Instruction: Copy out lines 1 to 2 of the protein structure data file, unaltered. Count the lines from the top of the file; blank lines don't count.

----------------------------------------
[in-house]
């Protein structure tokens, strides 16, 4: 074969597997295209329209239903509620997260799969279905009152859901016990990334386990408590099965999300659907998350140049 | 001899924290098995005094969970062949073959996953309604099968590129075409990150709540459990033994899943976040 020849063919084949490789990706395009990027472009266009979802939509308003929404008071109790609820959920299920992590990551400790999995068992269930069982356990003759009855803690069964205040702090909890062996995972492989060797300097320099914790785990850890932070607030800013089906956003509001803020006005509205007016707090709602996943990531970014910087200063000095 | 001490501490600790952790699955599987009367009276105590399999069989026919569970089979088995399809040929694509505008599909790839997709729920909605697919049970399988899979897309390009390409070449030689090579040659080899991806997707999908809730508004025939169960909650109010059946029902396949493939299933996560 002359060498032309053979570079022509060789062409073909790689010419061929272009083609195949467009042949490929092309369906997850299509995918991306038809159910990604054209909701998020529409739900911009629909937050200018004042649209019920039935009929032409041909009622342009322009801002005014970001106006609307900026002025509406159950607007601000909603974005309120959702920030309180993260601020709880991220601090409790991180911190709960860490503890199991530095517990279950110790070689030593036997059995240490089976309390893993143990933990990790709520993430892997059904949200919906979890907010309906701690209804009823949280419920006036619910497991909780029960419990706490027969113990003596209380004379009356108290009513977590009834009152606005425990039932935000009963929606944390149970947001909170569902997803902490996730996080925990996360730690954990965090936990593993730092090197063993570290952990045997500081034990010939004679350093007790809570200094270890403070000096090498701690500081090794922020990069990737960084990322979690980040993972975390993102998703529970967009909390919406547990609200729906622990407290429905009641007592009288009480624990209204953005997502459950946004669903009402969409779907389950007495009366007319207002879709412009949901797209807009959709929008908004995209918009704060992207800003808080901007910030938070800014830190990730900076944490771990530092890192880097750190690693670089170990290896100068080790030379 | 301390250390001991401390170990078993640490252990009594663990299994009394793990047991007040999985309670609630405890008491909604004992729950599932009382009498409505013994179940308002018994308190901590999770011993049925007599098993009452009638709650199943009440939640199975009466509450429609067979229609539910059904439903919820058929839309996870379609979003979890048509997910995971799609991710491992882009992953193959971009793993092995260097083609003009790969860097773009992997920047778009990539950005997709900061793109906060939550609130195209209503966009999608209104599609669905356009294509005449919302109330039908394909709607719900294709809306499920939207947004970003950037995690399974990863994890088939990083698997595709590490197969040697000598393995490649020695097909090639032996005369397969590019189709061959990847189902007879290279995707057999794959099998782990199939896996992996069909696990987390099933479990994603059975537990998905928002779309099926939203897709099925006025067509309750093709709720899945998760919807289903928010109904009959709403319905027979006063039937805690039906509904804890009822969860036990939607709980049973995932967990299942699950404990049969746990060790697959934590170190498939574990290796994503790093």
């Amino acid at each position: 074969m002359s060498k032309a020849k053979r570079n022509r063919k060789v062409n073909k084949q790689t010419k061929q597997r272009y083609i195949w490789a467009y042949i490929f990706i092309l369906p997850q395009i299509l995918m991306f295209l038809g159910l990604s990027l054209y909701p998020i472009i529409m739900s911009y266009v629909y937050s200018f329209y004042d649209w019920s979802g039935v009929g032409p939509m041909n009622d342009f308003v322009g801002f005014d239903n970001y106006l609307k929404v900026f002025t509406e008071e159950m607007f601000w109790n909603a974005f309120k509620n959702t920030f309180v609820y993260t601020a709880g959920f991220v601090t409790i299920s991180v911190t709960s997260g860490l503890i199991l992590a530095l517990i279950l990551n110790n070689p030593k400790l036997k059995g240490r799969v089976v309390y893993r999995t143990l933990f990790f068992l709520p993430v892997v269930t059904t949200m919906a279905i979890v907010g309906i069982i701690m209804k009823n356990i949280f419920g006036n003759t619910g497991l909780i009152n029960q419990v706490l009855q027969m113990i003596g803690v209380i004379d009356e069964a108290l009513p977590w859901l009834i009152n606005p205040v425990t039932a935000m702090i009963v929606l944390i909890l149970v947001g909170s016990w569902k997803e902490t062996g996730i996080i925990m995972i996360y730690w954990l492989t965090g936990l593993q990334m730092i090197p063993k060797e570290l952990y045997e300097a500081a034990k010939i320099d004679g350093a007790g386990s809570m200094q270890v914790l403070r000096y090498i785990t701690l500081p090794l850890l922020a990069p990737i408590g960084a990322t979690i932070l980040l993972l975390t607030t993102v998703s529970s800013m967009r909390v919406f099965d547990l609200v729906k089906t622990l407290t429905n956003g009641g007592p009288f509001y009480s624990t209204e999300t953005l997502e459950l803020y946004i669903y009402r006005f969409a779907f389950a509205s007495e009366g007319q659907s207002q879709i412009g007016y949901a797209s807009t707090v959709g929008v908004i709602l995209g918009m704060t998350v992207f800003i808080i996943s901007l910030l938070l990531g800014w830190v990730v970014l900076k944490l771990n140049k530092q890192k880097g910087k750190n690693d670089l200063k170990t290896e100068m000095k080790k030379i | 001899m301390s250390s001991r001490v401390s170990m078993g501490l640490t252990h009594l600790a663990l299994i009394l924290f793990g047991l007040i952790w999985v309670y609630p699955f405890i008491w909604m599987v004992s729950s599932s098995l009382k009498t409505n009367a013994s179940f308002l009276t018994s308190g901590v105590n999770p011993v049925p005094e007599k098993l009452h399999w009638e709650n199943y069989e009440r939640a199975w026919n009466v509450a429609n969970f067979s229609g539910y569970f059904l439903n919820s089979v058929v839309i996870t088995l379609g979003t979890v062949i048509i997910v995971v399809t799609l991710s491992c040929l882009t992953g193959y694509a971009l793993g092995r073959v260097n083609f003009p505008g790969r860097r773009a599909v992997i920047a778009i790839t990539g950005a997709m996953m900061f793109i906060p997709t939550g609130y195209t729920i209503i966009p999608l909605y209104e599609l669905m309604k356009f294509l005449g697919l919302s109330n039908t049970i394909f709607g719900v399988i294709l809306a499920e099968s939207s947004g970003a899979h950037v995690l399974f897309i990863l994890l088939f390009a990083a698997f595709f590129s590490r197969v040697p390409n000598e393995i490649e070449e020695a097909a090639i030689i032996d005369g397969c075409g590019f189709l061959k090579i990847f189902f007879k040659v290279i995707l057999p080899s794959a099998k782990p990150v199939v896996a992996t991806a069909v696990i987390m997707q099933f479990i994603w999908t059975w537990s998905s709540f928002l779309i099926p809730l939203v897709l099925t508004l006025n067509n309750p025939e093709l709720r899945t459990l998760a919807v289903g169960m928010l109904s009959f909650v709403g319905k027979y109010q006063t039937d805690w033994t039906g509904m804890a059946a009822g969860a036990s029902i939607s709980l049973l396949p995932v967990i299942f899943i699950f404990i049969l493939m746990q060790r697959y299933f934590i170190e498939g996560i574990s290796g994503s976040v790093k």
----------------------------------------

[in-house]
């Protein structure tokens, strides 16, 4: 074969597997295209329209239903509620997260799969279905009152859901016990990334386990408590099965999300659907998350140049 | 001899924290098995005094969970062949073959996953309604099968590129075409990150709540459990033994899943976040 020849063919084949490789990706395009990027472009266009979802939509308003929404008071109790609820959920299920992590990551400790999995068992269930069982356990003759009855803690069964205040702090909890062996995972492989060797300097320099914790785990850890932070607030800013089906956003509001803020006005509205007016707090709602996943990531970014910087200063000095 | 001490501490600790952790699955599987009367009276105590399999069989026919569970089979088995399809040929694509505008599909790839997709729920909605697919049970399988899979897309390009390409070449030689090579040659080899991806997707999908809730508004025939169960909650109010059946029902396949493939299933996560 002359060498032309053979570079022509060789062409073909790689010419061929272009083609195949467009042949490929092309369906997850299509995918991306038809159910990604054209909701998020529409739900911009629909937050200018004042649209019920039935009929032409041909009622342009322009801002005014970001106006609307900026002025509406159950607007601000909603974005309120959702920030309180993260601020709880991220601090409790991180911190709960860490503890199991530095517990279950110790070689030593036997059995240490089976309390893993143990933990990790709520993430892997059904949200919906979890907010309906701690209804009823949280419920006036619910497991909780029960419990706490027969113990003596209380004379009356108290009513977590009834009152606005425990039932935000009963929606944390149970947001909170569902997803902490996730996080925990996360730690954990965090936990593993730092090197063993570290952990045997500081034990010939004679350093007790809570200094270890403070000096090498701690500081090794922020990069990737960084990322979690980040993972975390993102998703529970967009909390919406547990609200729906622990407290429905009641007592009288009480624990209204953005997502459950946004669903009402969409779907389950007495009366007319207002879709412009949901797209807009959709929008908004995209918009704060992207800003808080901007910030938070800014830190990730900076944490771990530092890192880097750190690693670089170990290896100068080790030379 | 301390250390001991401390170990078993640490252990009594663990299994009394793990047991007040999985309670609630405890008491909604004992729950599932009382009498409505013994179940308002018994308190901590999770011993049925007599098993009452009638709650199943009440939640199975009466509450429609067979229609539910059904439903919820058929839309996870379609979003979890048509997910995971799609991710491992882009992953193959971009793993092995260097083609003009790969860097773009992997920047778009990539950005997709900061793109906060939550609130195209209503966009999608209104599609669905356009294509005449919302109330039908394909709607719900294709809306499920939207947004970003950037995690399974990863994890088939990083698997595709590490197969040697000598393995490649020695097909090639032996005369397969590019189709061959990847189902007879290279995707057999794959099998782990199939896996992996069909696990987390099933479990994603059975537990998905928002779309099926939203897709099925006025067509309750093709709720899945998760919807289903928010109904009959709403319905027979006063039937805690039906509904804890009822969860036990939607709980049973995932967990299942699950404990049969746990060790697959934590170190498939574990290796994503790093």